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Just a quick note to direct readers past and present (all three of you) to my new blog, over at LoriLinstruth.com . The old P.L.A.G posts are archived there, and this site will remain here as a cobweb for the time being, at least.
I could just continue it over on the new site, but the guitar focus of this blog doesn’t really fit anymore (funny how life changes!). So starting from scratch seems to be the better option. Hope to see you there!
Modes have always been confusing to me, but thanks to one of Vinnie Moore’s instructional videos and many patient explanations by my musician friends, modes are finally starting to clear up a bit. What you find below represents the line of thought that finally helped me make a little sense of modes, and to start understanding how I could use them for something besides practicing scale patterns. At this point, you might want to open the Flash demonstration in a new window and keep it handy as you’re reading.
Major or Minor?
Part of my confusion was caused by tutorials that always take C major as their starting point for discussing modes. Admittedly, it’s easier to talk about intervals and scale degrees without having to deal with sharps and flats, but C major is, well, kind of bland and boring. It’s not particularly guitar friendly either. Why waste time messing about with happy major tonalities (GHAY!) when you can cut straight to the dark and evil sounding stuff? That’s why the discussion below starts with E natural minor(or E Aeolian in modal terms). Of course, Nigel Tufnel has conclusively demonstrated, D minor is the saddest of all keys. But E minor is definitely the most metal. It sure doesn’t hurt that it’s (arguably) the most guitar-friendly as well, at least in standard tuning.
Modal tonalities vs. scale positions
Here is the key (snort!): if you play, say, a C Lydian “pattern” over a backing that has a pronounced E minor flavor, it’s still not going to sound like the Lydian mode. For instance, if you start your melodic line on the 8th fret (C) and play the Lydian “pattern” over an E minor chord, it will still sound like plain old E minor (Aeolian)!
Herein lies the confusion — understanding the difference between static scale positions on the neck and the sound of true modality. Modes have distinct tonal flavors as a result of the intervals that they are made up of in relation to their tonic note and the tonic of the backing. If you’ve graduated from Metal Guitar 101 you can play E-minor scale patterns in positions all over the neck. Play them against an E-minor backing, and they will all sound like the Aeolian mode (E minor). To achieve various modal flavors using those same scale patterns, you need to change the tonic flavor of the backing to establish the modal mood you are after. The difference is far more difficult to explain than it is to hear. If your are confused, play around with the demo and listen to the different moods…that should clear things up.
The example begins with a diagram of the notes from the E (natural) minor scale (E Aeolian) from the open position to the 12th position. (Please note that the actual sound samples are in E flat minor because I tune my guitar down one half-step.) If you click on the mode names, you will see the different modes shown in a 3-note-per-string pattern covering all 6 strings. They are superimposed on the extended pattern (olive green) for reference. The root note of each mode is highlighted in turquoise.
You’ll can listen to two sound samples for each mode. Each sample features the same guitar part, but one is played over the “modal” backing note, and the other over an E. This lets you hear the same melody taking on different modal flavors due to the harmonic context within which it appears. The take-home point is that modes are context-dependent moods or flavors, not static scale positions!
Although the visual demo highlights only one 6-string pattern per mode, the patterns can actually be extended up and down the neck when you play. In fact, in the sound samples I don’t stick to the illustrated patterns, but extend the melodies up and down the neck. I’ve not included any sound samples for the Aeolian positions, because the other modes’ samples over E backing all sound Aeolian anyway!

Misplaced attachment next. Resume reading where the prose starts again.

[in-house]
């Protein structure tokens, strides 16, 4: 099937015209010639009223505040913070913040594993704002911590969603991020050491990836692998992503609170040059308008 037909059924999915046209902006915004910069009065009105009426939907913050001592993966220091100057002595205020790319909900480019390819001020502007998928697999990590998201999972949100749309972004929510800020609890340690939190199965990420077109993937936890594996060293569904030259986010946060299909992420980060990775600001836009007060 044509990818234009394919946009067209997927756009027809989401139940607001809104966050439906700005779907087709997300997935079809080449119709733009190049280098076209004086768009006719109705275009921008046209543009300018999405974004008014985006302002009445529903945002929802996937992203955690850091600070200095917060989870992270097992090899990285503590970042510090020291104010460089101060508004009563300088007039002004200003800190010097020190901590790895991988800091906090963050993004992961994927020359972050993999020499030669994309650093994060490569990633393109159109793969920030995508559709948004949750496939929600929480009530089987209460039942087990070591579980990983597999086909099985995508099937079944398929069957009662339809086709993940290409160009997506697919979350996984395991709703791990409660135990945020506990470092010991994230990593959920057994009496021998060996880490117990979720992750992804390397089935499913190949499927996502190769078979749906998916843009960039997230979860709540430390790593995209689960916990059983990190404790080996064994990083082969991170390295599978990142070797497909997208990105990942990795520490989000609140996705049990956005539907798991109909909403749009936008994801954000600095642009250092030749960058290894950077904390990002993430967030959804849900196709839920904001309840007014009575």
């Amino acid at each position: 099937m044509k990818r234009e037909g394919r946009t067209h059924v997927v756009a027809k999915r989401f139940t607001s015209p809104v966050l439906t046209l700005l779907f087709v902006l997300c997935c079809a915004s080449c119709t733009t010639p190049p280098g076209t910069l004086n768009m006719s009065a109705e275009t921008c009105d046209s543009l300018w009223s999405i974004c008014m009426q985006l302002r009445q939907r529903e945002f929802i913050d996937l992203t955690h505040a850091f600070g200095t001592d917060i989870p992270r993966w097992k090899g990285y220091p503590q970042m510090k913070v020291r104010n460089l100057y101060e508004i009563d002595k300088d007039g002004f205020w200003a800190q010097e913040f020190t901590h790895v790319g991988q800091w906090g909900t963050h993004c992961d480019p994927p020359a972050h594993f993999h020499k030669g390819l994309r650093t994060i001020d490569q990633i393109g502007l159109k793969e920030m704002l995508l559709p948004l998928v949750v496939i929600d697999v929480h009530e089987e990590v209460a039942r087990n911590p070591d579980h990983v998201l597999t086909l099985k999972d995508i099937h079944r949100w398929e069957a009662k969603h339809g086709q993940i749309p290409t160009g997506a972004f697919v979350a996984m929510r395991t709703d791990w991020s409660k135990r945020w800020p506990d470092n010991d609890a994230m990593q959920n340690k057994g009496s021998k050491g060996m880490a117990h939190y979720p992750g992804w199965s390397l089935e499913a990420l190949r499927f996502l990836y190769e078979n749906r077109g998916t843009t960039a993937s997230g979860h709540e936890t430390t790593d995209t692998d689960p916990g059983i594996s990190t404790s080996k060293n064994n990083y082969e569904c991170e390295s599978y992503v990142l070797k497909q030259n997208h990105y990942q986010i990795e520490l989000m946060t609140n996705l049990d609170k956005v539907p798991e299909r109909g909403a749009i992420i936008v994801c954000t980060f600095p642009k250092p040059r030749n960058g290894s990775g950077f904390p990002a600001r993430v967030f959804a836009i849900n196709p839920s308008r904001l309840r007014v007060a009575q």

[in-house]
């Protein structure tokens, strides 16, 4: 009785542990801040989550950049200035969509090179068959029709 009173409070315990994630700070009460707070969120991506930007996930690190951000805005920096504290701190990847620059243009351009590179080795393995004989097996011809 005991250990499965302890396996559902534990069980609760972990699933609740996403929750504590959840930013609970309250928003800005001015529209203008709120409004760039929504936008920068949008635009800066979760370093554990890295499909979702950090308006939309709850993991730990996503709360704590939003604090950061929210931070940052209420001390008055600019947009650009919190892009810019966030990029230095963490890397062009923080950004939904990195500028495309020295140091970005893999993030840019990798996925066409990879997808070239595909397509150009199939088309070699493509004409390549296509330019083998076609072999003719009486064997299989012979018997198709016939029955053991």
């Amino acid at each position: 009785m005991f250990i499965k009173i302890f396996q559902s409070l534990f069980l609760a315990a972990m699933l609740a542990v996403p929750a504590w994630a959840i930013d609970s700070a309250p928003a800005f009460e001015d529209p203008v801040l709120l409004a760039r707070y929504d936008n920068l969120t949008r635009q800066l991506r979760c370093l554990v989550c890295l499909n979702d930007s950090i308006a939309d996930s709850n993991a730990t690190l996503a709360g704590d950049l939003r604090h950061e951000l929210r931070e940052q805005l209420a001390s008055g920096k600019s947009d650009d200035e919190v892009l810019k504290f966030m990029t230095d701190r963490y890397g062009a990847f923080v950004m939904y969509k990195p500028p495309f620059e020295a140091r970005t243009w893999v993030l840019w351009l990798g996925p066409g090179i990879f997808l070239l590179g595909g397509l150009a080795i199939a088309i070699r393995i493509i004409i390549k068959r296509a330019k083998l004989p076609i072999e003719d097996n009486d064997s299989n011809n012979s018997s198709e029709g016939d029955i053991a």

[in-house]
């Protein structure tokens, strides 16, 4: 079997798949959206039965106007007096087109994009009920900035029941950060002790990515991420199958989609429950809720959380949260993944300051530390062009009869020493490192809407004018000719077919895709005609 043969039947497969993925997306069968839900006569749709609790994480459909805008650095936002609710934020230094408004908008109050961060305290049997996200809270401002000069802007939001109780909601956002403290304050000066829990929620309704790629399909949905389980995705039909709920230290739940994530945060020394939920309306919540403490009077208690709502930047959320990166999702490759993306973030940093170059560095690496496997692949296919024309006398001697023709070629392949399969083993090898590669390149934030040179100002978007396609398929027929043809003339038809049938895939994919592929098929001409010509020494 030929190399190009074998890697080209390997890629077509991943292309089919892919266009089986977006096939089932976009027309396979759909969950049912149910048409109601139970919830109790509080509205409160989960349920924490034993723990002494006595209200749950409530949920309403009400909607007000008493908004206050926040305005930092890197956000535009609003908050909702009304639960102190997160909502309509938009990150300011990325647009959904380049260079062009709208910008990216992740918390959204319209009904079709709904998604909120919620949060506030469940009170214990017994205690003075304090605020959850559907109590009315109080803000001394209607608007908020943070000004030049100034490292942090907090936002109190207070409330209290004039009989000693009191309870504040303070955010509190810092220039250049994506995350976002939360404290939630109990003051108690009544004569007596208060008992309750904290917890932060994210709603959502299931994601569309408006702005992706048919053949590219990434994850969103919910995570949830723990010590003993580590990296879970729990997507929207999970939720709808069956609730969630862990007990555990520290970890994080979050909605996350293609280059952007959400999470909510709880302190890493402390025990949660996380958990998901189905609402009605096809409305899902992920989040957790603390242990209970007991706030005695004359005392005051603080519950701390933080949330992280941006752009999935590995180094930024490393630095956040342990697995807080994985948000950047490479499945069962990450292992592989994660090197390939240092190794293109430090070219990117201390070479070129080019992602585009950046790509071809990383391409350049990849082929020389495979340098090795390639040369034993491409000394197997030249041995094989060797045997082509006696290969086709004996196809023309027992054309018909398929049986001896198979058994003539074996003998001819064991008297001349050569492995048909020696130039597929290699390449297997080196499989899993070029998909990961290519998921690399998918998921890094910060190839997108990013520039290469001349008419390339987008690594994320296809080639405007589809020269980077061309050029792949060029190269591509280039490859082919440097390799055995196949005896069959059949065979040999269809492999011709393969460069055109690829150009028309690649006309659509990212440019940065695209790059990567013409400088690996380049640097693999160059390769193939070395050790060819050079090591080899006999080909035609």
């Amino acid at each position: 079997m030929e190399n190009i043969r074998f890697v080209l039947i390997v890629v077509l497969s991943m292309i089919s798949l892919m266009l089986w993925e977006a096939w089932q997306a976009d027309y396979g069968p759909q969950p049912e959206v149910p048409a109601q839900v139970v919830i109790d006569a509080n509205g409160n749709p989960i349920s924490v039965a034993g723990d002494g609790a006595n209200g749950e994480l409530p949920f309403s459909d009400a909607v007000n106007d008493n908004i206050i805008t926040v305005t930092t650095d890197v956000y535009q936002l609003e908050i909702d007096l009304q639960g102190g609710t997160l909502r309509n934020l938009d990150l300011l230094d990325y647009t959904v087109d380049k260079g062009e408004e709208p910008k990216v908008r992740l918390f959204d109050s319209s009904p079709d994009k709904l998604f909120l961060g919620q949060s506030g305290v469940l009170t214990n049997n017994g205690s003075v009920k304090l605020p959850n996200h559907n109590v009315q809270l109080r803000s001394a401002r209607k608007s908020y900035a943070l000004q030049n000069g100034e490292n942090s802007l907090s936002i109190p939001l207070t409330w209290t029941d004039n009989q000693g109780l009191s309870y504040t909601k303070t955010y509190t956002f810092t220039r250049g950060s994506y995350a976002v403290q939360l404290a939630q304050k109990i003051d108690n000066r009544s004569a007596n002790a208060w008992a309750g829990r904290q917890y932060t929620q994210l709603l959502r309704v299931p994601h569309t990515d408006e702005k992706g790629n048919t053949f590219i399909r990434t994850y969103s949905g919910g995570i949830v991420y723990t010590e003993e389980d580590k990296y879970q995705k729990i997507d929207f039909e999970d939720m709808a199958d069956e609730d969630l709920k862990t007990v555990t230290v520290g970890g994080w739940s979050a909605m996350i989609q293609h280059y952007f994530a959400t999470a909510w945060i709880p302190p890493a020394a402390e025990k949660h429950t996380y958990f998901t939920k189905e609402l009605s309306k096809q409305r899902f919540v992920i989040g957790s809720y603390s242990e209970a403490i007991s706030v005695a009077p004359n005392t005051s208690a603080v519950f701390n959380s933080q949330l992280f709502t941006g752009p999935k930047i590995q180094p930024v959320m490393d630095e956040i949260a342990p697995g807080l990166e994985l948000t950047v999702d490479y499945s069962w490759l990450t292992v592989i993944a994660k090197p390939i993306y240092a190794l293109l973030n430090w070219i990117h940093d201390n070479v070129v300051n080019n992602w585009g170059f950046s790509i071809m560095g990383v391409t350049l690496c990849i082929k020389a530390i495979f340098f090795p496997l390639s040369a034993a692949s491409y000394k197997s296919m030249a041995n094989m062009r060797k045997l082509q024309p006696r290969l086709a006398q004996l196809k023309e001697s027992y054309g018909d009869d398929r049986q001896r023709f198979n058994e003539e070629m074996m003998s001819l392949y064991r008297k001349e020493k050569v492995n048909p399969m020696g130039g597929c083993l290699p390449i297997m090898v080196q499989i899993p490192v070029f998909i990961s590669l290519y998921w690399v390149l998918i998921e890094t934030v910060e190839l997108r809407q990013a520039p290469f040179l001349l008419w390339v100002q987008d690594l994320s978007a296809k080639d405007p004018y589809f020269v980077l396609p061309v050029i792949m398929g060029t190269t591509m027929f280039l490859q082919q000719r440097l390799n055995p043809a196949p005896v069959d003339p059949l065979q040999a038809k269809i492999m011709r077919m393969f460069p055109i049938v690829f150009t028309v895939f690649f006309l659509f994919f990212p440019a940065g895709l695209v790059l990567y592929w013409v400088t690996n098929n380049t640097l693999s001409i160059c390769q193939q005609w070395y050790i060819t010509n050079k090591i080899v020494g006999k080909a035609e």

I hope this will help you understand modes a little better. If none of this makes sense to you, just try to remember that modes are a sound, not a scale position. That’s really what it’s all about in a nutshell.
Note: This post originally appeared years ago on my static website at lorilinstruth.com. I never bothered to move it over to my blog, probably because I didn’t think the sound samples were clear enough and I couldn’t be bothered to re-do them and reauthor the Flash. Thanks to Alan and other readers who have written to ask about it, giving me a reason to dust off the cobwebs and upload the old demo to my new site. The perfectionist in me hates the sound of the old samples, but WTF. Sorry it took so long for me to pull my thumb out and get around to it!
It’s weird how in one moment you can go from being mildly interested in something to totally passionate about it. At least that’s how it is for me. There is always some defining moment where, through some biochemical magic that I doubt science understands yet, something in your brain goes “click!” and suddenly you’re keenly interested in something — to the point of obsession. It’s all you can think about, all you WANT to think about. Guitar was like that for me. Hearing Michael Schenker’s “Into the Arena” was my gateway drug to my passion for putting fingers on strings to make melodies aided by the penetrating midrange of a Crybaby wah. Back in my first few years of playing, I orchestrated my entire life around being able to play guitar.
Many years later, when my guitar passion had mysteriously faded away (probably disillusionment, but that’s a topic for a separate post), bicycling took over. I was completely in love with the idea of bicycles and bicycle touring. I rode my bike EVERYWHERE, rain or shine. (I lived in Sweden at the time, so it was mostly rain, very little shine.) I ended up riding solo from southern Sweden to northern Norway and back, camping in my tent along the way. I did that two summers in a row, on a bike whose wheels I had built myself. I’ve always liked cycling, but it was reading Josie Dew’s first book that turned it into a passion. My lifestyle doesn’t permit me to indulge my bike touring passion anymore, but to this day I have a hard time throwing away plastic bags (a touring cyclist’s BEST FRIEND) and my heart jumps a little when I see touring cyclists on the road.